SOS Parkinson’s

SOS Parkinson’s

The people are queuing impatiently at reception where I’m working. They’re all waiting to get in and as the warm sun penetrates the all glass front of the building, they get more restless as they wait for me to sign them in. I can feel the two people in front of me look at each other and then stare at me as I slowly (very slowly) write down their details with a quivering hand. I’ve reached my SOS of Parkinson’s and can’t stop it…

To the untrained eye, my Parkinson’s symptoms are not visible as I don’t have a tremor and appear to walk and function fine. But inside my muscles are working overtime just to try and keep up. I have particular trouble with handwriting in that I find it very tiresome to do and am incredibly slow at it. As a right handed person, I can write just 2 or 3 words before having to take a break, but as a leftie I can write for longer periods of time be it at a much slower speed (I got so frustrated with my right handed writing, that I taught myself to write with my left hand over a period of 7 months).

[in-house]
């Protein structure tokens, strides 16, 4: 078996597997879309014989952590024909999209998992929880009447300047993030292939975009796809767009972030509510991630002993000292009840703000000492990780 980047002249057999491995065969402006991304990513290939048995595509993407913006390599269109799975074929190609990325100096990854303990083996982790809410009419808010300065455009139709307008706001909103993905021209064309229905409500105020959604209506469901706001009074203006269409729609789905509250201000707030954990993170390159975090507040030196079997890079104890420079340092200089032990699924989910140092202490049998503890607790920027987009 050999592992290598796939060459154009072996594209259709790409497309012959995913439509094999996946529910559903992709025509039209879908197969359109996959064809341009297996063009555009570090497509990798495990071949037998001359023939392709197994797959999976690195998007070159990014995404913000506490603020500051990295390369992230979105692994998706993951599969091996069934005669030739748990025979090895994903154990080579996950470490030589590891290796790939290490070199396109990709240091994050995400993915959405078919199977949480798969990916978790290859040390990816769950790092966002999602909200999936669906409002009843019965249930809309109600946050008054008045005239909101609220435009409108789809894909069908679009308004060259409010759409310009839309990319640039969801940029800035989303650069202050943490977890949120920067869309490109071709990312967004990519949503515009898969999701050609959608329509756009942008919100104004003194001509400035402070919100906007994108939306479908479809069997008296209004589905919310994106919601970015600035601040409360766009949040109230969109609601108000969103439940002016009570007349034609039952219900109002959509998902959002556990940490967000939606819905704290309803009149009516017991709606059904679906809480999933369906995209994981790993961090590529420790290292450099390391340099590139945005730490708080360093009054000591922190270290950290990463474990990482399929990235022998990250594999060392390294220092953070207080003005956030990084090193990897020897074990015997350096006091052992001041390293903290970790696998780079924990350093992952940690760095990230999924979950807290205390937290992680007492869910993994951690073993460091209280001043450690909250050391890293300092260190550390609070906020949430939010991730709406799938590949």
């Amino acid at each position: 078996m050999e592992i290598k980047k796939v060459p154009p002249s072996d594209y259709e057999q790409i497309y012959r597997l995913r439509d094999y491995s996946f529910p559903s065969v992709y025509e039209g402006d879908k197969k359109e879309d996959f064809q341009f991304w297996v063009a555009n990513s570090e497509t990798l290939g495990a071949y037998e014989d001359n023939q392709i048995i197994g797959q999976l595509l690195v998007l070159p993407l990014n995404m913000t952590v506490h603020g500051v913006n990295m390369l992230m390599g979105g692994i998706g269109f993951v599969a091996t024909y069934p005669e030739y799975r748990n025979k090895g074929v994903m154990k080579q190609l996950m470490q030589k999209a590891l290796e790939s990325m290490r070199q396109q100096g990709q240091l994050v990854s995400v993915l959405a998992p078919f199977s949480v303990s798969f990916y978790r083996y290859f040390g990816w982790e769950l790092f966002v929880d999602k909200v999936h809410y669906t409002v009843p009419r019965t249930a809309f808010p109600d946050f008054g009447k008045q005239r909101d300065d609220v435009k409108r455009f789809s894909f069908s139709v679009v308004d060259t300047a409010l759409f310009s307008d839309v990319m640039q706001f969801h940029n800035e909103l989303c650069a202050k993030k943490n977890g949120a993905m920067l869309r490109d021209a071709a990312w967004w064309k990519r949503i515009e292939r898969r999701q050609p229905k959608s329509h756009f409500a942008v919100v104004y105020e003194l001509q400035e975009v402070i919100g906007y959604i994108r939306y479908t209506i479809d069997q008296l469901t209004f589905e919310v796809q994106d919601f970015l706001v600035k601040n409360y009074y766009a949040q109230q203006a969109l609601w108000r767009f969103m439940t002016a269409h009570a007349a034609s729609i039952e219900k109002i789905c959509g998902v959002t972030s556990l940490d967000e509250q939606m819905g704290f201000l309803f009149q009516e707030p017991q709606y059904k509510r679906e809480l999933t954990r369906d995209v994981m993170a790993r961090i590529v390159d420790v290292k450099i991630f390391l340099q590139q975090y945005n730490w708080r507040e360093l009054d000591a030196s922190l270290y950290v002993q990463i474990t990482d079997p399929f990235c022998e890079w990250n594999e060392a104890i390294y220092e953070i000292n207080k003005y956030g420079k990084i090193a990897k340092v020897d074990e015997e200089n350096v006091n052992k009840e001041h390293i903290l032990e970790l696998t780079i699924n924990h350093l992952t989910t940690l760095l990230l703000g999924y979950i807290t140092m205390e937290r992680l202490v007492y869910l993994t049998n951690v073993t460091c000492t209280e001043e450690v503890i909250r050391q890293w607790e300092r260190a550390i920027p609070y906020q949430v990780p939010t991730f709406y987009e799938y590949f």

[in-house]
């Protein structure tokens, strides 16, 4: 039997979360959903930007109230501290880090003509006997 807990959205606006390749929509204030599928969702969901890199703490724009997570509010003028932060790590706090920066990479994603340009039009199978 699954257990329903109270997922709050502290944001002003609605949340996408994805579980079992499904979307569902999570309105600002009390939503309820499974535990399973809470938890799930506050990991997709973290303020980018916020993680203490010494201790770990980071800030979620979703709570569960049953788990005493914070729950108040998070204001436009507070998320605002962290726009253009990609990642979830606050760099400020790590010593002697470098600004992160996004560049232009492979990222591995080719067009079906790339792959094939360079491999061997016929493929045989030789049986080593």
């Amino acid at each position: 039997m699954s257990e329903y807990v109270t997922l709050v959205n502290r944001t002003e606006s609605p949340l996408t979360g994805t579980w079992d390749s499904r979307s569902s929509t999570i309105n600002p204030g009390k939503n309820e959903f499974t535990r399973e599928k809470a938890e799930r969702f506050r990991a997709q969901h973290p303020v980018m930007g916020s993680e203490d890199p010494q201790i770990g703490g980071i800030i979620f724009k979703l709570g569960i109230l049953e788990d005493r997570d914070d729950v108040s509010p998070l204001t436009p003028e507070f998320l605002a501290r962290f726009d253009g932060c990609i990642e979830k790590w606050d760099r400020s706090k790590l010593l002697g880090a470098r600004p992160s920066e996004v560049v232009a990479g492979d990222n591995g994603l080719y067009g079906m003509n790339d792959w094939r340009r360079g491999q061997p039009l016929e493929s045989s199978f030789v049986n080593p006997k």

Normally, work is not that busy but that particular morning, I wasn’t able to write down all the details as fast as I needed to and so I reached my SOS (Stressed Out Shaking) stage. It doesn’t happen very often, but when I get stressed by a particular situation, my right side starts to shake uncontrollably. The more stressed I get, the quicker the shake. So the only way to relieve the shake is to get rid of the stress and fast! I was aware that my SOS stage was starting to happen, and not wanting to draw any more attention to myself, I excused myself to the dismay of the queuing people and made a quick escape. Thankfully, my colleague was able to deal with the remaining people while I found some peace and quiet in a back office. Three minutes of quiet time restored my inner peace and as the stress left my body, the shake subsided and my right side lay still. With the stillness came an influx of confidence and I casually strode back to reception as if nothing happened.
My colleagues don’t know I have Parkinson’s and I wondered if they had noticed. But nobody said a word to me as I sat back down to continue my job. Stress is not good for Parkinson’s so I need to keep myself calm and relaxed. I do this by doing two things which so far seemed to have worked for me.
1. I find a nice quiet place, even for a few minutes with no distractions.
2. I eat an apple
The secret to keeping my symptoms at bay is to have a quiet, relaxing and stress free day!

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